At IRC, they were able to test a long timeline email that contained lots of 4-color photos and animation. It raised $200,000+ in July, typically low giving season for them.
At PIH, they’ve had success with a cultivation email that uses images, video and animation throughout. As this email was purely cultivation, with no fundraising, there is no way it would have been feasible to test via mail.
Step 5: Take Risks
Digital lets you try things you may not be willing to take a risk on in mail. That’s because you can fail in digital with only minimal cost.
Sarah noted how at PIH, there was concern over how much they could bring politics into their messaging. They dipped their toe in the water using an email test where one message invoked President Trump and the second message was general in nature and did not invoke Trump’s name. Their test showed the more political message generated a 153% higher response rate.
Step 6: Build Daisy Chains
Digital is also ideal for sending multi-step engagement messages prior to making an initial $$ ask, what Sarah referred to as “sneak fundraising.”
At PIH, Sarah said one example that’s been effective is to start with an “International Women’s Day Quiz”. After contacts complete the quiz, they are then sent to a page asking them to sign up for email, from there, contacts are finally taken to a donate page. This effort has helped PIH raise $57,000, and 44 new monthly donors.
Step 7: Be more targeted
Yet another great advantage digital affords is the ability to readily tailor your messaging to best appeal to different audience segments.
At IRC, they’ve tested targeting messages by political affiliation and/or state. For example, they’ve found that while messages that invoke Trump generally outperform those sans Trump, they can often improve results even further by omitting Trump references in messages sent to red states, customization that would be much more costly to execute in mail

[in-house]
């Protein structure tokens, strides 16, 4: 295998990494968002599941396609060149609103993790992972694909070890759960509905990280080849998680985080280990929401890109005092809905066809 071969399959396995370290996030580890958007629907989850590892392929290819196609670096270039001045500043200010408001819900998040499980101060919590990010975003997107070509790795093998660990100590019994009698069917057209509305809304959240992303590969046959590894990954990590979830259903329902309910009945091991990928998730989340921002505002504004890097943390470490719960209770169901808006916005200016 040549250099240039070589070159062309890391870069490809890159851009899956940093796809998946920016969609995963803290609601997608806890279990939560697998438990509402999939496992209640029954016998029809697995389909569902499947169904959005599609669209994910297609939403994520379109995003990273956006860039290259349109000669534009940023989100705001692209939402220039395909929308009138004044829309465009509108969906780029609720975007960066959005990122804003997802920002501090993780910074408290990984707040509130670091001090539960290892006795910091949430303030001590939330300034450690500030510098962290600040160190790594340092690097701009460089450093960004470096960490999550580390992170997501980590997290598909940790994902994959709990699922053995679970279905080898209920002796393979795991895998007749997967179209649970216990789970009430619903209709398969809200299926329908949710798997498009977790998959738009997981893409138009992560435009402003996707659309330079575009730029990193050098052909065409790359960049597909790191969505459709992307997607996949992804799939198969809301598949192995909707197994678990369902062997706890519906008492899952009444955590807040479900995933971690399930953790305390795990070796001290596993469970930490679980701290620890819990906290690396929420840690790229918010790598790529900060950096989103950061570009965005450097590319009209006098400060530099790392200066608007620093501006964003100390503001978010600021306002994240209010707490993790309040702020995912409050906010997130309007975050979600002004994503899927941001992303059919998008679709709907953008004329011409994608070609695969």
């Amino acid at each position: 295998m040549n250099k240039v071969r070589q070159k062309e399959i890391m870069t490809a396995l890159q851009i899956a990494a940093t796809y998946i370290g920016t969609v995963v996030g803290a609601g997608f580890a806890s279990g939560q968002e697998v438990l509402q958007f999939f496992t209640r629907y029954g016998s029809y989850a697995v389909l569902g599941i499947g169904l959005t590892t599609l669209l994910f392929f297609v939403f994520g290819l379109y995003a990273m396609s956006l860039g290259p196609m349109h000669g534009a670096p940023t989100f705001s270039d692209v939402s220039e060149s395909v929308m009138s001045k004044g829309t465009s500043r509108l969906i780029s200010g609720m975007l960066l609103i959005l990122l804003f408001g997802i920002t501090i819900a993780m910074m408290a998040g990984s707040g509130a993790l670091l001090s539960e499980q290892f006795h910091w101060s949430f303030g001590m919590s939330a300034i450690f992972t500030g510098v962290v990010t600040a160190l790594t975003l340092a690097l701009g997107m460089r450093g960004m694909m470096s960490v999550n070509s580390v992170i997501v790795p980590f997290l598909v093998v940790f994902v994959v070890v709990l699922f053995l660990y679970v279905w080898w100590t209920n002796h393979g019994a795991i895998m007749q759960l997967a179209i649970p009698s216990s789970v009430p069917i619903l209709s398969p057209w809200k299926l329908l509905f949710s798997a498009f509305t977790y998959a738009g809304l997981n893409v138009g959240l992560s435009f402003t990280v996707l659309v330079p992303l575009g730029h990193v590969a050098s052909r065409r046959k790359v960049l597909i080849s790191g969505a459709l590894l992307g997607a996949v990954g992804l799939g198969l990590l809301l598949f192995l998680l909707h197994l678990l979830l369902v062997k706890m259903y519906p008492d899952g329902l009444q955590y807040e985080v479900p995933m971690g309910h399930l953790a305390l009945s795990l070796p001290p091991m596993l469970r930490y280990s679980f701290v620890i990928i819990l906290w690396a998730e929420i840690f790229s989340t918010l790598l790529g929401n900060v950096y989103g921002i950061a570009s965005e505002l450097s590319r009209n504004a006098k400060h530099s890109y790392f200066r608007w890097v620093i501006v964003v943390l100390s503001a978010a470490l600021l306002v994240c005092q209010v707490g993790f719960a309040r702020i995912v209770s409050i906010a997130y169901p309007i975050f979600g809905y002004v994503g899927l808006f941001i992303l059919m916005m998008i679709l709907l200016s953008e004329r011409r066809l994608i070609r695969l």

Step 8: Make it simple for users to take action
Closing out the series of “eight ways to think digital first,” was the tip to use the advantages of digital to make it super simple for donors to take action.
At PIH, Sarah said they use a strategy developed by the Obama campaign, in which donors who have previously registered are given the ability for one-click giving, where there’s no need to fill out any contact fields or credit card number. It works especially well when a topic is in the news and there’s a sense of urgency.
At IRC, Orwin said there’s been a continual push to make it easier to give via mobile. This starts by designing all pages and emails with a “mobile first” mindset. This focus makes it easy for donors to respond and give immediately when they first get IRC messages, wherever they are, even if it’s when they’re standing in line at the grocery store.
One final note of interest from the lunch and learn came from the Q&A, where the presenters were asked if they have done any tests with regard to optimal email volume, specifically, reduction of email volume.
Sarah said that at PIH, there’s always a concern that they’re emailing too much, but they’ve found that the results keep coming in and they only see more $$ the more they send, without any adverse effects.
Orwin said that at a previous job they did a specific test of volume with their end of year volume campaigns. One group held back from a higher volume of year-end emails while the other received the regular volume. He said the group that received high volume had significantly higher $$ and engagement, and that the unsubscribe rate was the same as the group that had the lower volume.
Mark Gould is the Director of Direct Marketing at AIPAC. He can be reached at MGould@aipac.org.